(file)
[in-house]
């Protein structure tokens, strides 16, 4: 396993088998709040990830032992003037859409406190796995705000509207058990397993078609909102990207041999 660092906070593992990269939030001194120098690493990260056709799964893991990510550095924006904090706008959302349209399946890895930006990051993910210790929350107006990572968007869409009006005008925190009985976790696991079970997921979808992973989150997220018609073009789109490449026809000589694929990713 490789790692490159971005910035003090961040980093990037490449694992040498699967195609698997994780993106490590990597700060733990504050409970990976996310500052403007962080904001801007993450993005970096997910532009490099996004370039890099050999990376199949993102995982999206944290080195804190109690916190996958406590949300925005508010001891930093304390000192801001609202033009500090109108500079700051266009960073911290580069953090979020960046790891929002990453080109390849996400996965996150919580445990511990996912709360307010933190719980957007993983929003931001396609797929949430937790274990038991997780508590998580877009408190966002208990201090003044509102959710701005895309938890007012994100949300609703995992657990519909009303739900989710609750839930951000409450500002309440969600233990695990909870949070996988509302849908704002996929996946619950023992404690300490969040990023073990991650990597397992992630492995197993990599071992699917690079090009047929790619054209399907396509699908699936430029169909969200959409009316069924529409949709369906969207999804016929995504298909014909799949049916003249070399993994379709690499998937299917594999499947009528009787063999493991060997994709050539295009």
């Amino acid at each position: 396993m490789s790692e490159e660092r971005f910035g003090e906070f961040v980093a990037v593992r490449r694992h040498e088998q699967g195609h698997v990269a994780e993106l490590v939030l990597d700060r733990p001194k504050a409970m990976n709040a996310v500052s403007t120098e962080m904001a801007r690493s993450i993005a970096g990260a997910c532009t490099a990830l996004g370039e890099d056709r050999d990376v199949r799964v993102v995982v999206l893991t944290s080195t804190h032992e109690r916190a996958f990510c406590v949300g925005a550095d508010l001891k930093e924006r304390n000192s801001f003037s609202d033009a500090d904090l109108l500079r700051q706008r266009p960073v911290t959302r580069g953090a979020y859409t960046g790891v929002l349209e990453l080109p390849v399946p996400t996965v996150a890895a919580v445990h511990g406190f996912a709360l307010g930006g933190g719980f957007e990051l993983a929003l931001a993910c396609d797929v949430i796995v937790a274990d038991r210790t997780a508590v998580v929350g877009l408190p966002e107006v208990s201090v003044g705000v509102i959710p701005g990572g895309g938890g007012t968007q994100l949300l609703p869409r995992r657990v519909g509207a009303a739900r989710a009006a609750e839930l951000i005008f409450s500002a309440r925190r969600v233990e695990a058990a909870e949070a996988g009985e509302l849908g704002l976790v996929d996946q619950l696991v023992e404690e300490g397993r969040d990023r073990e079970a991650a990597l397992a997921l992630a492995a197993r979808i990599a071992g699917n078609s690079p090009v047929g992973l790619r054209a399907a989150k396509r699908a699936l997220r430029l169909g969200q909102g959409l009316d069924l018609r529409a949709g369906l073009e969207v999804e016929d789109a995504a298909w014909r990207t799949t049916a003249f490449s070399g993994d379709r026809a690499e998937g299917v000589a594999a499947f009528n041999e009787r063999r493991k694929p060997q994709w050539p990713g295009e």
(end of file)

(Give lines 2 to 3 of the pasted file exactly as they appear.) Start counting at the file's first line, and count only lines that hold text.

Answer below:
């Protein structure tokens, strides 16, 4: 396993088998709040990830032992003037859409406190796995705000509207058990397993078609909102990207041999 660092906070593992990269939030001194120098690493990260056709799964893991990510550095924006904090706008959302349209399946890895930006990051993910210790929350107006990572968007869409009006005008925190009985976790696991079970997921979808992973989150997220018609073009789109490449026809000589694929990713 490789790692490159971005910035003090961040980093990037490449694992040498699967195609698997994780993106490590990597700060733990504050409970990976996310500052403007962080904001801007993450993005970096997910532009490099996004370039890099050999990376199949993102995982999206944290080195804190109690916190996958406590949300925005508010001891930093304390000192801001609202033009500090109108500079700051266009960073911290580069953090979020960046790891929002990453080109390849996400996965996150919580445990511990996912709360307010933190719980957007993983929003931001396609797929949430937790274990038991997780508590998580877009408190966002208990201090003044509102959710701005895309938890007012994100949300609703995992657990519909009303739900989710609750839930951000409450500002309440969600233990695990909870949070996988509302849908704002996929996946619950023992404690300490969040990023073990991650990597397992992630492995197993990599071992699917690079090009047929790619054209399907396509699908699936430029169909969200959409009316069924529409949709369906969207999804016929995504298909014909799949049916003249070399993994379709690499998937299917594999499947009528009787063999493991060997994709050539295009």
């Amino acid at each position: 396993m490789s790692e490159e660092r971005f910035g003090e906070f961040v980093a990037v593992r490449r694992h040498e088998q699967g195609h698997v990269a994780e993106l490590v939030l990597d700060r733990p001194k504050a409970m990976n709040a996310v500052s403007t120098e962080m904001a801007r690493s993450i993005a970096g990260a997910c532009t490099a990830l996004g370039e890099d056709r050999d990376v199949r799964v993102v995982v999206l893991t944290s080195t804190h032992e109690r916190a996958f990510c406590v949300g925005a550095d508010l001891k930093e924006r304390n000192s801001f003037s609202d033009a500090d904090l109108l500079r700051q706008r266009p960073v911290t959302r580069g953090a979020y859409t960046g790891v929002l349209e990453l080109p390849v399946p996400t996965v996150a890895a919580v445990h511990g406190f996912a709360l307010g930006g933190g719980f957007e990051l993983a929003l931001a993910c396609d797929v949430i796995v937790a274990d038991r210790t997780a508590v998580v929350g877009l408190p966002e107006v208990s201090v003044g705000v509102i959710p701005g990572g895309g938890g007012t968007q994100l949300l609703p869409r995992r657990v519909g509207a009303a739900r989710a009006a609750e839930l951000i005008f409450s500002a309440r925190r969600v233990e695990a058990a909870e949070a996988g009985e509302l849908g704002l976790v996929d996946q619950l696991v023992e404690e300490g397993r969040d990023r073990e079970a991650a990597l397992a997921l992630a492995a197993r979808i990599a071992g699917n078609s690079p090009v047929g992973l790619r054209a399907a989150k396509r699908a699936l997220r430029l169909g969200q909102g959409l009316d069924l018609r529409a949709g369906l073009e969207v999804e016929d789109a995504a298909w014909r990207t799949t049916a003249f490449s070399g993994d379709r026809a690499e998937g299917v000589a594999a499947f009528n041999e009787r063999r493991k694929p060997q994709w050539p990713g295009e």